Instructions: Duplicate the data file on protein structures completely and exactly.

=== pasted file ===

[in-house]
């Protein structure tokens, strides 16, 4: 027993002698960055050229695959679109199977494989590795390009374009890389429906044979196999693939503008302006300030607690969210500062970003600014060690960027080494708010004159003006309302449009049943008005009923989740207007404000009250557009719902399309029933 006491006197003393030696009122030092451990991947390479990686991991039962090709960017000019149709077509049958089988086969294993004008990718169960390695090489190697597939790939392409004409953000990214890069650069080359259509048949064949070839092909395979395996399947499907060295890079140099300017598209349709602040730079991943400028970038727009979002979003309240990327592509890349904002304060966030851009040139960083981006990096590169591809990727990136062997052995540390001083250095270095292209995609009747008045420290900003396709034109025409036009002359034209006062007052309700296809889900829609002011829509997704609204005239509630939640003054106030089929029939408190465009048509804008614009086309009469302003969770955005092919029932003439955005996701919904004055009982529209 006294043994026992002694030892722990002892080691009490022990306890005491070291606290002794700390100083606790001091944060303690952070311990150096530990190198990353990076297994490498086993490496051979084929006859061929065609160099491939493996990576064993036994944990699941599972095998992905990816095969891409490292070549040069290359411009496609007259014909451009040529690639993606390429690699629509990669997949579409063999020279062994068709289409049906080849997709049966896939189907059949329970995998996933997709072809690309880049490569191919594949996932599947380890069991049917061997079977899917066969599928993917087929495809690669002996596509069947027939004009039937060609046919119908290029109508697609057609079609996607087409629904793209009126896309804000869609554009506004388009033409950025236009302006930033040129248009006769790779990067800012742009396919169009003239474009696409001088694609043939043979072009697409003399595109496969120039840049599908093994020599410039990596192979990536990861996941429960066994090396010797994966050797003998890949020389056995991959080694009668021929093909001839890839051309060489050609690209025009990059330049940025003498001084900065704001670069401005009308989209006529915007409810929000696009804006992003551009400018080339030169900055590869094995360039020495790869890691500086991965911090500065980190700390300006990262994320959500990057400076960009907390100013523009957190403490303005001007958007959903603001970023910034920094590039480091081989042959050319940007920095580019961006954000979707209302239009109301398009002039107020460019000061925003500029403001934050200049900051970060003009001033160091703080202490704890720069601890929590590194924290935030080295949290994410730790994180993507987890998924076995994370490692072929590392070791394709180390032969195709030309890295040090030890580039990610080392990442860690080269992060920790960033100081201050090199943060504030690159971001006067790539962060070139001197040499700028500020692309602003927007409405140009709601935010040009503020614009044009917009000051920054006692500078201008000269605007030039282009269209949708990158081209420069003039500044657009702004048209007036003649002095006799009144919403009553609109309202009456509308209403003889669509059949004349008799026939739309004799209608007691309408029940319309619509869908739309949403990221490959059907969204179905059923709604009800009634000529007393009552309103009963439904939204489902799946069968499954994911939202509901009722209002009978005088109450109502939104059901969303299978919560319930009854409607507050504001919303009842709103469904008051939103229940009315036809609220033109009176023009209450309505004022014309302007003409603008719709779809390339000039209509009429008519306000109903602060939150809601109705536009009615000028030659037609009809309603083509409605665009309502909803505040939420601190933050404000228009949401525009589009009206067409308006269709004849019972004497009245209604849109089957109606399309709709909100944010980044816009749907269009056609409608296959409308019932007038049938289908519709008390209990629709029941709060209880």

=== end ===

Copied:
[in-house]
């Protein structure tokens, strides 16, 4: 027993002698960055050229695959679109199977494989590795390009374009890389429906044979196999693939503008302006300030607690969210500062970003600014060690960027080494708010004159003006309302449009049943008005009923989740207007404000009250557009719902399309029933 006491006197003393030696009122030092451990991947390479990686991991039962090709960017000019149709077509049958089988086969294993004008990718169960390695090489190697597939790939392409004409953000990214890069650069080359259509048949064949070839092909395979395996399947499907060295890079140099300017598209349709602040730079991943400028970038727009979002979003309240990327592509890349904002304060966030851009040139960083981006990096590169591809990727990136062997052995540390001083250095270095292209995609009747008045420290900003396709034109025409036009002359034209006062007052309700296809889900829609002011829509997704609204005239509630939640003054106030089929029939408190465009048509804008614009086309009469302003969770955005092919029932003439955005996701919904004055009982529209 006294043994026992002694030892722990002892080691009490022990306890005491070291606290002794700390100083606790001091944060303690952070311990150096530990190198990353990076297994490498086993490496051979084929006859061929065609160099491939493996990576064993036994944990699941599972095998992905990816095969891409490292070549040069290359411009496609007259014909451009040529690639993606390429690699629509990669997949579409063999020279062994068709289409049906080849997709049966896939189907059949329970995998996933997709072809690309880049490569191919594949996932599947380890069991049917061997079977899917066969599928993917087929495809690669002996596509069947027939004009039937060609046919119908290029109508697609057609079609996607087409629904793209009126896309804000869609554009506004388009033409950025236009302006930033040129248009006769790779990067800012742009396919169009003239474009696409001088694609043939043979072009697409003399595109496969120039840049599908093994020599410039990596192979990536990861996941429960066994090396010797994966050797003998890949020389056995991959080694009668021929093909001839890839051309060489050609690209025009990059330049940025003498001084900065704001670069401005009308989209006529915007409810929000696009804006992003551009400018080339030169900055590869094995360039020495790869890691500086991965911090500065980190700390300006990262994320959500990057400076960009907390100013523009957190403490303005001007958007959903603001970023910034920094590039480091081989042959050319940007920095580019961006954000979707209302239009109301398009002039107020460019000061925003500029403001934050200049900051970060003009001033160091703080202490704890720069601890929590590194924290935030080295949290994410730790994180993507987890998924076995994370490692072929590392070791394709180390032969195709030309890295040090030890580039990610080392990442860690080269992060920790960033100081201050090199943060504030690159971001006067790539962060070139001197040499700028500020692309602003927007409405140009709601935010040009503020614009044009917009000051920054006692500078201008000269605007030039282009269209949708990158081209420069003039500044657009702004048209007036003649002095006799009144919403009553609109309202009456509308209403003889669509059949004349008799026939739309004799209608007691309408029940319309619509869908739309949403990221490959059907969204179905059923709604009800009634000529007393009552309103009963439904939204489902799946069968499954994911939202509901009722209002009978005088109450109502939104059901969303299978919560319930009854409607507050504001919303009842709103469904008051939103229940009315036809609220033109009176023009209450309505004022014309302007003409603008719709779809390339000039209509009429008519306000109903602060939150809601109705536009009615000028030659037609009809309603083509409605665009309502909803505040939420601190933050404000228009949401525009589009009206067409308006269709004849019972004497009245209604849109089957109606399309709709909100944010980044816009749907269009056609409608296959409308019932007038049938289908519709008390209990629709029941709060209880």